The cancellation of Alt-Fest in August 2014 sent shockwaves around the alternative music scene.
Although the fantasy festival approach had led some to read between the lines and anticipate that the event was never going to take place, many put faith in supporting the scene and fellow music enthusiasts. Quite why people were prepared to commit themselves to a live promoter who had no acknowledged record of organising an event of this magnitude still remains a mystery… the initial crowdfunding exercise should have rung alarm bells as to the lack of liquid funds to run Alt-Fest.
If only the organisers had learned to walk before they ran and opted for something more manageable… so acts from many shores, like AESTHETIC PERFECTION, CLAN OF XYMOX and AGONIZE who had pre-arranged to come to the UK, now had nowhere to play. Coming to the rescue were Flag Promotions who promptly hosted everyone at Electrowerkz in London. Fittingly named SOS, the event was a success and prompted a second instalment for 2015.
This year’s first night was headlined by Seattle’s ASSEMBLAGE 23 with support from ANALOG ANGEL and a host of other combos of varying electro and alternative persuasions in two rooms. Opening SOS#2 in the electro section was new act TREGENZA, who sounded nothing like how they looked. The combo surprised those present to a cover of ‘The Partisan’, a song made famous by Leonard Cohen and with the solemn militaristic grandeur of ‘Born Into Fire’, it was a promising performance.
EMPATHY TEST have been much talked about and on paper have all the ingredients. In a currently weakened British scene, they have stood out with their hipster credentials, good looks and brooding synth sound. But even with a song like ‘Kirrilee’, there is something missing. Like STRANGERS before them in 2012, EMPATHY TEST are not MIRRORS, or even the current UK benchmark EAST INDIA YOUTH. However, a small enthusiastic following was rooting for them all the way through their set.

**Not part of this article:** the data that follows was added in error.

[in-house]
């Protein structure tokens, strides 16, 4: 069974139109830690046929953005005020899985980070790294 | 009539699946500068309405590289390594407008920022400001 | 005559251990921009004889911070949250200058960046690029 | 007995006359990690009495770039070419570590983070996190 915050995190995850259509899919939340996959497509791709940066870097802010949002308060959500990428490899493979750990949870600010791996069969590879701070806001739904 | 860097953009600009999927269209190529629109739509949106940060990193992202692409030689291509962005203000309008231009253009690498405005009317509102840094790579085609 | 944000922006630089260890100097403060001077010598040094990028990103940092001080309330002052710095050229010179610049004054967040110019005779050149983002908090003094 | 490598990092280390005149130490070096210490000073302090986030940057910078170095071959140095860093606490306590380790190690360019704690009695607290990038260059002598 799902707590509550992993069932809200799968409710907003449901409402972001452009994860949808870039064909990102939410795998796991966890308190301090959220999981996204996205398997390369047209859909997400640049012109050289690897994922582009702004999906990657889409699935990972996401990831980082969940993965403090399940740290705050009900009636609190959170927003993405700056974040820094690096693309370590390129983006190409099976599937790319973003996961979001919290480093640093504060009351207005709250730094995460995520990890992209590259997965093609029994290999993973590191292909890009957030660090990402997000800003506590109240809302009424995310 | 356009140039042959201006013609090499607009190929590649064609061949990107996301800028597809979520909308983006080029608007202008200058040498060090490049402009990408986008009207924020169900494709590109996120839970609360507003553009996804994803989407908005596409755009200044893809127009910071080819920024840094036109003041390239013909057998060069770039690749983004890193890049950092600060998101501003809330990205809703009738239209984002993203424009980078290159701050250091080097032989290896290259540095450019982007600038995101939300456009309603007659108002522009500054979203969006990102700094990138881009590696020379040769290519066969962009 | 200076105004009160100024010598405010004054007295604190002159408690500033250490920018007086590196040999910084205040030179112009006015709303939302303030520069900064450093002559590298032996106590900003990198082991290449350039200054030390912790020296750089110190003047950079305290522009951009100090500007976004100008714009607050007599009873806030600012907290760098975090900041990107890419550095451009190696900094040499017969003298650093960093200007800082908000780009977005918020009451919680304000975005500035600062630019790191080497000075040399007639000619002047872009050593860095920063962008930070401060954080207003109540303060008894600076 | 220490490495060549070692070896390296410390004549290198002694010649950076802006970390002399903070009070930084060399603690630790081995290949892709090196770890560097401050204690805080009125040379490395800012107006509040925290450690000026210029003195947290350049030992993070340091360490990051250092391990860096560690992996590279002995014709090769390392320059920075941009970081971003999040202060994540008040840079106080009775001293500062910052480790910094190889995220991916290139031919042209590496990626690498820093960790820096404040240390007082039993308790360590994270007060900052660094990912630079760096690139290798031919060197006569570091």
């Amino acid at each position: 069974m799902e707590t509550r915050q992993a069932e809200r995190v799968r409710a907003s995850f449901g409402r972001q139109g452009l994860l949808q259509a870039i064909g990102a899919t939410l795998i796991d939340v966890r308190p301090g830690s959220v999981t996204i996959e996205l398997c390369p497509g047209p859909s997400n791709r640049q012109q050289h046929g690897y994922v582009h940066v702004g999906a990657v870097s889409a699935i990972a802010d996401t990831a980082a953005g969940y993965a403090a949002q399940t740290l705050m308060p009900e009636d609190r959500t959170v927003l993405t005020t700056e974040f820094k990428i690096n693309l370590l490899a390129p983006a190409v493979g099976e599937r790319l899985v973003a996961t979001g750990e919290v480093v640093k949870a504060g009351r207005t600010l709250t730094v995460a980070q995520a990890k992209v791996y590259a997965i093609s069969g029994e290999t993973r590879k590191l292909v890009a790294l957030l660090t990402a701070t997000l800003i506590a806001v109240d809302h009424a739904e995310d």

VIVIEN GLASS on the other hand made much more of an impact, from their co-ordinated stage presentation to their dark, punchy synthpop. With a syncopated groove on their better songs like ’Black Magic’ and ‘Julius’ offset by moody female lead vocals, they are perhaps this year’s FUTURE PERFECT. Their debut album ‘Awake My Sleeper’ was a mixed bag, so the new one ‘Jura’ out in September is awaited with interest.
With D-K-A-G being a rather generic EBM Industrial band who shouted “DAS” rather a lot, it was time to make a sharp exit. Welcome relief came in the downstairs alternative rock room where RED SUN REVIVAL provided some of the chromatic Gothic resonance that gave ECHO & THE BUNNYMEN some crossover appeal in the ‘Ocean Rain’ years.
Very much originally part of the Industrial scene up to 2011, an introduction of melodic synthpop elements has given ANALOG ANGEL a much more expansive template which has widened their appeal. The recent support slot for KRAFTWERK legend Wolfgang Flür and tonight’s spirited crowd singalong to ‘We Won’t Walk Away’ was evidence of that. And there was also a cheer of recognition for ‘When You Called My Name’, the song that signalled ANALOG ANGEL’s move into more synthpop based territory.
After a slight delay, ASSEMBLAGE 23 took to the stage and despite the jet lag, Tom Shear was on good form with Paul Seegers sternly controlling the backing. While A23’s stomping numbers like ‘Let Me Be Your Armor’ pleased the faithful, it was the emotive ‘Damaged’ from 2007’s ‘Meta’ and 2009’s superbly spacey futurepop of ‘Spark’ that stole the show. Having released their first recordings in 1998, a few acts could learn from ASSEMBLAGE 23’s resilience and humility with regards maintaining an audience and surviving in the modern music industry
It was a packed evening although some rightly quibbled that the running order was far too crammed, with schedule clashes and little time for punters to properly mingle between acts, other than a glancing hello. But SOS#2 was entertaining and enlightening, providing a much needed platform for independently minded electronic music.
Text and photos by Chi Ming Lai
9th August 2015